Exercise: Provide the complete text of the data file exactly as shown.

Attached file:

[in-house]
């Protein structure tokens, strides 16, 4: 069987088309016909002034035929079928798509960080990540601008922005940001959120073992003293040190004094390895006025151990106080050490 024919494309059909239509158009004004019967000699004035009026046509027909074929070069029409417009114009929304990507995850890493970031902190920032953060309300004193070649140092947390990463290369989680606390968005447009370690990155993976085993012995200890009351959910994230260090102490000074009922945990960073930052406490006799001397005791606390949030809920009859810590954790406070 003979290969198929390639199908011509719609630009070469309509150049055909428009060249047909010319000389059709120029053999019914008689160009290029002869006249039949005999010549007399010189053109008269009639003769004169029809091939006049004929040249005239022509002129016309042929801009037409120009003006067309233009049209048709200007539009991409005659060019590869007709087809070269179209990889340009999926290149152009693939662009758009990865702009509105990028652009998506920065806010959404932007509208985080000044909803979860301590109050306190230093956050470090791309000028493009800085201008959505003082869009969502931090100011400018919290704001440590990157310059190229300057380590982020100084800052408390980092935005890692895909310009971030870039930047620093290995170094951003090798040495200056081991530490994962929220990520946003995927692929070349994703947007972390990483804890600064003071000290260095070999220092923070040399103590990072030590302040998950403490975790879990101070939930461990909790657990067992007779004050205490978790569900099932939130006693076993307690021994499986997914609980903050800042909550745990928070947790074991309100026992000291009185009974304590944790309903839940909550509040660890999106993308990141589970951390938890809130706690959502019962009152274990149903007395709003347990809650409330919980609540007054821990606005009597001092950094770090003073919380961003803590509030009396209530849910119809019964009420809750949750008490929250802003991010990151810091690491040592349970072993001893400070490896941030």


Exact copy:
[in-house]
């Protein structure tokens, strides 16, 4: 069987088309016909002034035929079928798509960080990540601008922005940001959120073992003293040190004094390895006025151990106080050490 024919494309059909239509158009004004019967000699004035009026046509027909074929070069029409417009114009929304990507995850890493970031902190920032953060309300004193070649140092947390990463290369989680606390968005447009370690990155993976085993012995200890009351959910994230260090102490000074009922945990960073930052406490006799001397005791606390949030809920009859810590954790406070 003979290969198929390639199908011509719609630009070469309509150049055909428009060249047909010319000389059709120029053999019914008689160009290029002869006249039949005999010549007399010189053109008269009639003769004169029809091939006049004929040249005239022509002129016309042929801009037409120009003006067309233009049209048709200007539009991409005659060019590869007709087809070269179209990889340009999926290149152009693939662009758009990865702009509105990028652009998506920065806010959404932007509208985080000044909803979860301590109050306190230093956050470090791309000028493009800085201008959505003082869009969502931090100011400018919290704001440590990157310059190229300057380590982020100084800052408390980092935005890692895909310009971030870039930047620093290995170094951003090798040495200056081991530490994962929220990520946003995927692929070349994703947007972390990483804890600064003071000290260095070999220092923070040399103590990072030590302040998950403490975790879990101070939930461990909790657990067992007779004050205490978790569900099932939130006693076993307690021994499986997914609980903050800042909550745990928070947790074991309100026992000291009185009974304590944790309903839940909550509040660890999106993308990141589970951390938890809130706690959502019962009152274990149903007395709003347990809650409330919980609540007054821990606005009597001092950094770090003073919380961003803590509030009396209530849910119809019964009420809750949750008490929250802003991010990151810091690491040592349970072993001893400070490896941030």